Fort Peck Assiniboine Sioux frontline organization Kokipansi observed Missing and Murdered Indigenous Peoples Awareness Day at a Keystone XL Pipeline construction site near the Montana border with Canada on May 5, 2020. Photo courtesy Indigenous Environmental Network

Rep. Markwayne Mullin: The silent crisis in our communities

Mullin' It Over Column

We are experiencing an epidemic of violence in our tribal communities: 80 percent of Native men and women experience violence, 34 percent of Native women experience sexual violence in their lifetimes, and murder is the third-leading cause of death for American Indian and Alaska Native women.

Native women and girls are also disproportionately likely to become victims of sex trafficking. We don’t even have a full picture of the number of women who go missing each year because the databases that hold the statistics of these cases are outdated, underreported and lack coordination between law enforcement agencies.

The silent crisis of missing and murdered indigenous persons is wreaking havoc on our families and our communities. As a member of the Cherokee Nation, I am committed to doing all I can in Congress to fight back.

Last year, I joined the other Native American Members of Congress, Reps. Deb Haaland (Pueblo of Laguna), Tom Cole (Chickasaw Nation of Oklahoma) and Sharice Davids (Ho-Chunk Nation of Wisconsin), to introduce H.R. 2438, the Not Invisible Act. The bipartisan bill will establish an advisory committee on violent crime made up of law enforcement, tribal leaders, federal partners, service providers, and survivors to make recommendations to the Department of Interior and Department of Justice and establish best practices for law enforcement on combatting the epidemic of missing persons, murder, and trafficking of Native Americans and Alaska Natives. Additionally, this legislation will ensure the unique challenges faced by tribal communities are considered when combatting crime, violence, and human trafficking.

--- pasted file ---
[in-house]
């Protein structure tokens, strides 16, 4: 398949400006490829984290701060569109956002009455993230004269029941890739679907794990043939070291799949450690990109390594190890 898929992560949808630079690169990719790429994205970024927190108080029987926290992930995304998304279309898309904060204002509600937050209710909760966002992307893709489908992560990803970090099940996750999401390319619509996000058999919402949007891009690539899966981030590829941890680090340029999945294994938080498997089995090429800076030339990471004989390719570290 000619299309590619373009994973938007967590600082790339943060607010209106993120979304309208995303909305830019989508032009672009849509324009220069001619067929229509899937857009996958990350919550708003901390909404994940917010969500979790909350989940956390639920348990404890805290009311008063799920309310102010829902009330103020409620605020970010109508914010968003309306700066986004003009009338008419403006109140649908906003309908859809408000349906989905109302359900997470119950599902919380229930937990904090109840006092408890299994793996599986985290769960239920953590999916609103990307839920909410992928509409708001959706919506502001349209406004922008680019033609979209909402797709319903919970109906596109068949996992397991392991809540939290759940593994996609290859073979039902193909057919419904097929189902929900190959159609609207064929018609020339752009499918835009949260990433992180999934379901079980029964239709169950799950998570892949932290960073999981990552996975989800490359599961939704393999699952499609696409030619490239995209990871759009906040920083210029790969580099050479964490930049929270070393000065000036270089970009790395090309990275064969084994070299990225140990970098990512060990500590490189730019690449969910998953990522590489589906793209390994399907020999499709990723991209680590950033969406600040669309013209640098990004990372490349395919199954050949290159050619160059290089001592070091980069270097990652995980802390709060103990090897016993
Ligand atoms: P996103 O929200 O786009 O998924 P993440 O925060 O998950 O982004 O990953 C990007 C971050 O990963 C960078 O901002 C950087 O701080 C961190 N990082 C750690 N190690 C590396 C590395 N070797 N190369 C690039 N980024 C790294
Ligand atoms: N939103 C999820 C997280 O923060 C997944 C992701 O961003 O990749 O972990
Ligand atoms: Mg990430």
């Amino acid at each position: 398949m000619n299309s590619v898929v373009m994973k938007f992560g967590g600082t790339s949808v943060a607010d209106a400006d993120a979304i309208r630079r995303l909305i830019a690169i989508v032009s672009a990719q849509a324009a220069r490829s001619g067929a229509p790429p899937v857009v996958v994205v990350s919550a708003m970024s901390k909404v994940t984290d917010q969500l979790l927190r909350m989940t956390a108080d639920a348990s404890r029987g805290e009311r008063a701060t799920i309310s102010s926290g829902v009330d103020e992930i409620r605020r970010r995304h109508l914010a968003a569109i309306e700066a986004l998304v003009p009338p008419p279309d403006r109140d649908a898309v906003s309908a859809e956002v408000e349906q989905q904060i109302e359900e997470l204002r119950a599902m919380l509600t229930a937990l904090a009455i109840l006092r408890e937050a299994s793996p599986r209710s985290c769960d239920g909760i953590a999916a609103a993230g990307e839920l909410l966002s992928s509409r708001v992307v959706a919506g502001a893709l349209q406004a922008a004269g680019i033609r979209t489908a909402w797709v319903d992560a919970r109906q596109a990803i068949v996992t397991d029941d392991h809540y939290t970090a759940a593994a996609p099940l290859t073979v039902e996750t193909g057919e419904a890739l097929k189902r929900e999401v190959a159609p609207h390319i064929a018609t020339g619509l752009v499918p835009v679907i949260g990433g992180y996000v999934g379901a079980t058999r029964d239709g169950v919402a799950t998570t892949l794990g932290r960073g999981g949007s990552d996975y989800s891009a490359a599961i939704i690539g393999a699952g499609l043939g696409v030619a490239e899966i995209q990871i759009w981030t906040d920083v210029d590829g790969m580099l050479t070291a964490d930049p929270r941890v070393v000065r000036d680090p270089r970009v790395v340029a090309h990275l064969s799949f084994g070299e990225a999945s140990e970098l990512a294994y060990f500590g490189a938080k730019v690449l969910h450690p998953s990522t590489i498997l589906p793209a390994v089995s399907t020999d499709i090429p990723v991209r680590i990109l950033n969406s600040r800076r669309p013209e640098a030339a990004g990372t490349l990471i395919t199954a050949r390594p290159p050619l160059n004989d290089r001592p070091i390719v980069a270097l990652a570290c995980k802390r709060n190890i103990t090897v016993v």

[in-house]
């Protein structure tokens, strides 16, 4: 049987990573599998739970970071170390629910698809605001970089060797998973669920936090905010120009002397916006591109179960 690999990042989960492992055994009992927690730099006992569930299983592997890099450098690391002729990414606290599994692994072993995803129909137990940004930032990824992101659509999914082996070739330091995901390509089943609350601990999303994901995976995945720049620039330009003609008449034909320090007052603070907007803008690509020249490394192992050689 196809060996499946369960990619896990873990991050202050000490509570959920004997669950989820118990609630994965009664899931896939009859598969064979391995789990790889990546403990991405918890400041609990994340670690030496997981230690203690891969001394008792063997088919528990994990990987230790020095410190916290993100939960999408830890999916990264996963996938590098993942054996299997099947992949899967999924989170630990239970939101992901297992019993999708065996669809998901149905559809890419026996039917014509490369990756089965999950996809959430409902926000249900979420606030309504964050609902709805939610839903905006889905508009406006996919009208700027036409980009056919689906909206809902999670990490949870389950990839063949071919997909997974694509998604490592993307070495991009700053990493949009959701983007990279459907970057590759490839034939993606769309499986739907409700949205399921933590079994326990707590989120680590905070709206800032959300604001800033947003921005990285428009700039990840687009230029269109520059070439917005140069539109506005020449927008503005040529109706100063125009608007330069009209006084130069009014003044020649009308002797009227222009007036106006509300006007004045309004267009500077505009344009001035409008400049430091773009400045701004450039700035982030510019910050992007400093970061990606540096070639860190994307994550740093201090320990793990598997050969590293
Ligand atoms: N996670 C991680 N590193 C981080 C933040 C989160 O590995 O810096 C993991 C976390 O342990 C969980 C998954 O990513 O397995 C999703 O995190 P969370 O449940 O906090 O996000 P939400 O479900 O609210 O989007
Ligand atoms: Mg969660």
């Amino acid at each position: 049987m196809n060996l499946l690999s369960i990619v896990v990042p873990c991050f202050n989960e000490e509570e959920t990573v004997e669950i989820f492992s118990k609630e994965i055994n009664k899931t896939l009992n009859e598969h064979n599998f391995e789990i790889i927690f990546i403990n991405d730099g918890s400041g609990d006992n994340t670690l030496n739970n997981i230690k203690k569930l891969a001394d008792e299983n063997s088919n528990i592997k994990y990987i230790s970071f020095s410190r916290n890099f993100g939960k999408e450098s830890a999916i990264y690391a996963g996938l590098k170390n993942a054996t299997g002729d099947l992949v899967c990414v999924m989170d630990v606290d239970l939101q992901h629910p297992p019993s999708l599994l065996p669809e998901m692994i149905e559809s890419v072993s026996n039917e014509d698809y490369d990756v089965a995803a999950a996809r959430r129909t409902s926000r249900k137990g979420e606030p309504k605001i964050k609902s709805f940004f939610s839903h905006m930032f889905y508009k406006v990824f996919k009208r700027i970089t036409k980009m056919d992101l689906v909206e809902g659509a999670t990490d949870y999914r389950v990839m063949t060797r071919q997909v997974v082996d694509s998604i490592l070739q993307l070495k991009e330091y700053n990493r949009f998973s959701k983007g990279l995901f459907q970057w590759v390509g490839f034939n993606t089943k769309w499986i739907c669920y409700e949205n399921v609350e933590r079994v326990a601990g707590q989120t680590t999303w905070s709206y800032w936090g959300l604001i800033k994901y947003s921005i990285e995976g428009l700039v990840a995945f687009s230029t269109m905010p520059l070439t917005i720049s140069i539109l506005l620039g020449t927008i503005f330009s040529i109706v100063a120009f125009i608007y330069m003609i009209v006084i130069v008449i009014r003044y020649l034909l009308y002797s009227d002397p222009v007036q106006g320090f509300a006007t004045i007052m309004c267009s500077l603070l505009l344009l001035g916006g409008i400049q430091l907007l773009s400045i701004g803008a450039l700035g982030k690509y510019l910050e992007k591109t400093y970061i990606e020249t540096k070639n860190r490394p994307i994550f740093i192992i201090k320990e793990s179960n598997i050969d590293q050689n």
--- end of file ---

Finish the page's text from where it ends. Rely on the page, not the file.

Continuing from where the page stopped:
I also introduced legislation to help law enforcement get the tools they need for cases of missing and murdered indigenous women. H.R. 4289, the BADGES for Native Communities Act, will address barriers standing in the way of improving the efficiency of law enforcement agency data sharing and officer recruitment and retention, both of which are imperative to address this crisis.

H.R. 2733, Savanna’s Act, was named in honor of Savanna LaFontaine-Greywind, a 22-year old pregnant member of the Spirit Lake Tribe who was tragically murdered in August 2017. This bill will create new guidelines for responding to cases regarding missing and murdered indigenous women, and incentivizes law enforcement to implement the guidelines.

The Department of Justice also released a national strategy to fight against the epidemic, which will help law enforcement across the country respond to these cases. The Missing and Murdered Indigenous Persons (MMIP) Initiative will establish MMIP coordinators in 11 states including Oklahoma, provide Specialized FBI Rapid Deployment Teams, and perform comprehensive data analysis.

These all are important steps in the right direction because we cannot stand by and let this crisis continue. Tuesday, May 5, was the National Day of Awareness for Missing and Murdered Native Women, which aimed to shed light on the silent crisis. We all have to work together to protect someone we know and love from becoming one of these alarming statistics.

Markwayne Mullin, a citizen of the Cherokee Nation, was first elected to serve the people of Oklahoma’s Second Congressional District in November 2012. He is currently serving his fourth term in office. Mullin and his wife Christie have six children. The Mullin family currently resides in Westville, Oklahoma, on the same family farm where Markwayne was raised.

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